Donald Trump continues to insist that 3 million people voted illegally on Election Day. He still hasn’t cited any hard evidence for that, but he’s now invoking a source that offers no public proof.
On Friday, the president of the United States tweeted that “Gregg Phillips and crew” would soon be publishing their final results showing that illegal ballots had been cast en masse:
Look forward to seeing final results of VoteStand. Gregg Phillips and crew say at least 3,000,000 votes were illegal. We must do better!— Donald J. Trump (@realDonaldTrump) January 27, 2017
Trump has been pushing the 3 million figure since November, but this appears to be the first time he’s cited Phillips directly. The head of a group of conservative volunteers called True the Vote, Phillips claims that he’s collected 184 million “voting records” over time and built an algorithm that identifies how many of them are fraudulent.
Phillips hasn’t released any evidence in support of the claim, told reporters how his algorithm works, or explained how he detected a widespread voter fraud conspiracy that nobody else noticed. In an interview with the Daily Beast’s Olivia Nuzzi, Phillips says he hasn’t provided his list of fraudulent voters because he’s still verifying his results — and doesn’t want to wrongly accuse someone of illegally voting — but that he will soon.
“I’m gonna let the public see everything we’ve done. Our analysis, everything, will be published. We will also give copies to the federal government,” he told Nuzzi. “We’re gonna publish the entire data set.”
Trump’s bogus claim
The idea that 3 million people illegally voted is impossible to square with reality. Vox’s German Lopez has a thorough debunking of the myth here, and almost every major media organization — the New York Times, CNN, the Washington Post, even Fox News — has said there’s zero reason to believe the allegation.
“The claim that there were millions of illegal voters in this past election is false and unsupported by any credible evidence,” Rick Hasen, a professor of law and political science at the University of California Irvine, wrote at Slate. “The National Association of Secretaries of State, made up of the chief election officers of all 50 states, just issued a statement saying so.”
The real story here is who Trump decides to trust
Trump first rested his claim on his reading of a Pew report — a figure that was later contradicted by the author of the report himself.
Now he is publicly turning to Phillips, 55, who was once the Texas Health and Human Services Commission deputy commissioner and described himself to Nuzzi as “a regular guy.” His volunteer organization, True the Vote, was a splinter organization from the Tea Party group the “King Street Patriots,” which has been accused, somewhat ironically, of itself conducting voters suppression at polling sites.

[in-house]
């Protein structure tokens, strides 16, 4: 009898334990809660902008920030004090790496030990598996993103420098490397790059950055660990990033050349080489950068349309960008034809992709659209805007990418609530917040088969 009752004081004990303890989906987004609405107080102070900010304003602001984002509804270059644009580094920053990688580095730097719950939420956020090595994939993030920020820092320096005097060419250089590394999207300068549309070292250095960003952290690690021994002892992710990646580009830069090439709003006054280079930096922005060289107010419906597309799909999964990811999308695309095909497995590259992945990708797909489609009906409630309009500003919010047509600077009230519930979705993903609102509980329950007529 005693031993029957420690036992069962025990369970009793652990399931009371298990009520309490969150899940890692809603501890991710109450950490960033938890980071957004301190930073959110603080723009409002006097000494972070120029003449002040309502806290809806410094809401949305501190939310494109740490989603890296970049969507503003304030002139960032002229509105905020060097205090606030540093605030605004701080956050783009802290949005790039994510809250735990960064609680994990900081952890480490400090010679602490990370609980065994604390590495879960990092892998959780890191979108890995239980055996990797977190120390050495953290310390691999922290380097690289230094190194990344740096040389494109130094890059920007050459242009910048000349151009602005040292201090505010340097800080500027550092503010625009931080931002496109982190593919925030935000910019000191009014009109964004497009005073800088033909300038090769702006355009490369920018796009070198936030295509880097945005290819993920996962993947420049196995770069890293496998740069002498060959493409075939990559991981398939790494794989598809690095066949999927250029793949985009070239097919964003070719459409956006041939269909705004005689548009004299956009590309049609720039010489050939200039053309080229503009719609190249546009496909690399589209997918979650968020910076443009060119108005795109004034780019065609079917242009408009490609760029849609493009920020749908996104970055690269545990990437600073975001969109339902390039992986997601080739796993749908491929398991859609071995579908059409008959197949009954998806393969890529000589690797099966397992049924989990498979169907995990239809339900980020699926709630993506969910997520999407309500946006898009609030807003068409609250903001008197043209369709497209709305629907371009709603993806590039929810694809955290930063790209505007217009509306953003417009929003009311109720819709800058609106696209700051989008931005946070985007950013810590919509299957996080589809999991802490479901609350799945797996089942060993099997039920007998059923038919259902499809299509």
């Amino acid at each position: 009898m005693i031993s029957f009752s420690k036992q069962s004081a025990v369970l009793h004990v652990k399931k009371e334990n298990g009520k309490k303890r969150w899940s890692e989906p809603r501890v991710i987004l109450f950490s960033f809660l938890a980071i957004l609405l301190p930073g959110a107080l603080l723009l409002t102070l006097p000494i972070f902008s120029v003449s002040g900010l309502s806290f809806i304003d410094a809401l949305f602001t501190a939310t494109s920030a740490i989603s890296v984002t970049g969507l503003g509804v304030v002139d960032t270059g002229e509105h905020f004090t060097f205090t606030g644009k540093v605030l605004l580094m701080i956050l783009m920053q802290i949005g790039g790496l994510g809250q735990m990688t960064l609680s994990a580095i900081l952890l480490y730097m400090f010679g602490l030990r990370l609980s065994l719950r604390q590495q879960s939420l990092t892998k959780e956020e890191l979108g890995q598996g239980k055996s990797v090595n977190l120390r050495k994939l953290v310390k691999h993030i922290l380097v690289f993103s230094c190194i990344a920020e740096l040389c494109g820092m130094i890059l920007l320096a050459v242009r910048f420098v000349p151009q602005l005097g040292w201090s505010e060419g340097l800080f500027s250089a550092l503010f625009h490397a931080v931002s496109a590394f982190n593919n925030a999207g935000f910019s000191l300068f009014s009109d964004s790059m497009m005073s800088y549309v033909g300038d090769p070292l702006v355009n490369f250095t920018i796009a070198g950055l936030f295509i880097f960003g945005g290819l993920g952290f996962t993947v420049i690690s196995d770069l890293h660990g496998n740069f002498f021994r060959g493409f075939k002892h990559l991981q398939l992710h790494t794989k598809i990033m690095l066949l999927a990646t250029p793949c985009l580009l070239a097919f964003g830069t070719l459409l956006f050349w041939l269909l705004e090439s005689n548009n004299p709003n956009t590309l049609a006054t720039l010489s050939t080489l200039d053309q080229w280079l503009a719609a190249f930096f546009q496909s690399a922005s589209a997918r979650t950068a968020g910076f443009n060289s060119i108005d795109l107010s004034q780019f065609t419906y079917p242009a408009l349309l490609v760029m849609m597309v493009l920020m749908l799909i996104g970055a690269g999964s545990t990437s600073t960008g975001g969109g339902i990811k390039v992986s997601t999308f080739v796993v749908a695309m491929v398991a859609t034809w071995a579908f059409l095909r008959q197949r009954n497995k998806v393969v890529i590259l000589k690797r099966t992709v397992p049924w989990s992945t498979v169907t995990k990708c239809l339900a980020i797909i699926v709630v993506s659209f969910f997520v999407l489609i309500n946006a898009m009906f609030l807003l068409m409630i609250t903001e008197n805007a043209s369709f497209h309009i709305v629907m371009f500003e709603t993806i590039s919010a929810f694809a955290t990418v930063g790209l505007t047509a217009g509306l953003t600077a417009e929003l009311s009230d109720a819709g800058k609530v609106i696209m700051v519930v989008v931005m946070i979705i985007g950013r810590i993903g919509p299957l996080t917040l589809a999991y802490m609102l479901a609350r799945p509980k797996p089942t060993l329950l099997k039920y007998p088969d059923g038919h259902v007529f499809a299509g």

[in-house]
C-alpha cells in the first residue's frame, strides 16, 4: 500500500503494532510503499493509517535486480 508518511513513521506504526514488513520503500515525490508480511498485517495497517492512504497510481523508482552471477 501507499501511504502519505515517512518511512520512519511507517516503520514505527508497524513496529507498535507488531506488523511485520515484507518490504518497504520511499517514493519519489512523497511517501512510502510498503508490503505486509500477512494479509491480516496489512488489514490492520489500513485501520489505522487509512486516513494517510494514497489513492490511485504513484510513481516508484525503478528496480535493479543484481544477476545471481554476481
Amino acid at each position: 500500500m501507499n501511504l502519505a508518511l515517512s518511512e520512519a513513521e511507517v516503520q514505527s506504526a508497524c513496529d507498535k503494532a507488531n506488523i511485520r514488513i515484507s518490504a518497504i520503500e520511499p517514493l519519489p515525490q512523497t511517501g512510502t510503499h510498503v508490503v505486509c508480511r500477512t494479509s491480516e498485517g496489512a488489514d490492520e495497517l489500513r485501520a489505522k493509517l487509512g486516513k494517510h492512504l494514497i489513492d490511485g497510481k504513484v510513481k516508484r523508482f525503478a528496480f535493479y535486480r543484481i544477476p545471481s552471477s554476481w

Phillips identifies as a conservative, and on social media he blames Obama for things like “Darkness” and “Iran:”
Obama's legacy:— Gregg Phillips (@JumpVote) December 10, 2016
Fast & Furious
The first time Phillips tweeted the 3 million claim was on November 14, 2016. He provided no explanation. When reporters began asking Phillips to provide any of the voter data being used to make his claims, he refused. “We will release it in open form to the American people. We won’t allow the media to spin this first,” he told the Daily Beast.
Phillips’s claims of voter fraud began even before states had compiled their full voter files. As the Washington Post noted at the time, most states hadn’t decided which provisional ballots cast in the election were valid.
Still, Alex Jones, the prominent right-wing conspiracy theorist who has said he thinks Clinton and Barack Obama are literal demons from hell, circulated Phillips’s claim on Twitter. It was then shared more than 10,000 times, which is when it apparently caught Trump’s attention.
As Vox’s Ezra Klein has written, Trump is remarkably gullible. Back in March 2016, Trump began retweeting the entirely false allegation that Ted Cruz’s father was involved in the assassination of JFK.
“[Trump’s] tendency to solicit, repeat, and retweet self-serving falsehoods served up by sycophants and hangers-on should be taken seriously. Among the most important tasks the president has is knowing what to believe, whom to listen to, which facts to trust, and which theories to explore,” Klein wrote. “America can't hand over its nuclear arsenal to someone who will believe any conspiracy theory he's presented with as long as its confirms his priors.”
But America did. And we’re just beginning to see what that looks like in the Oval Office.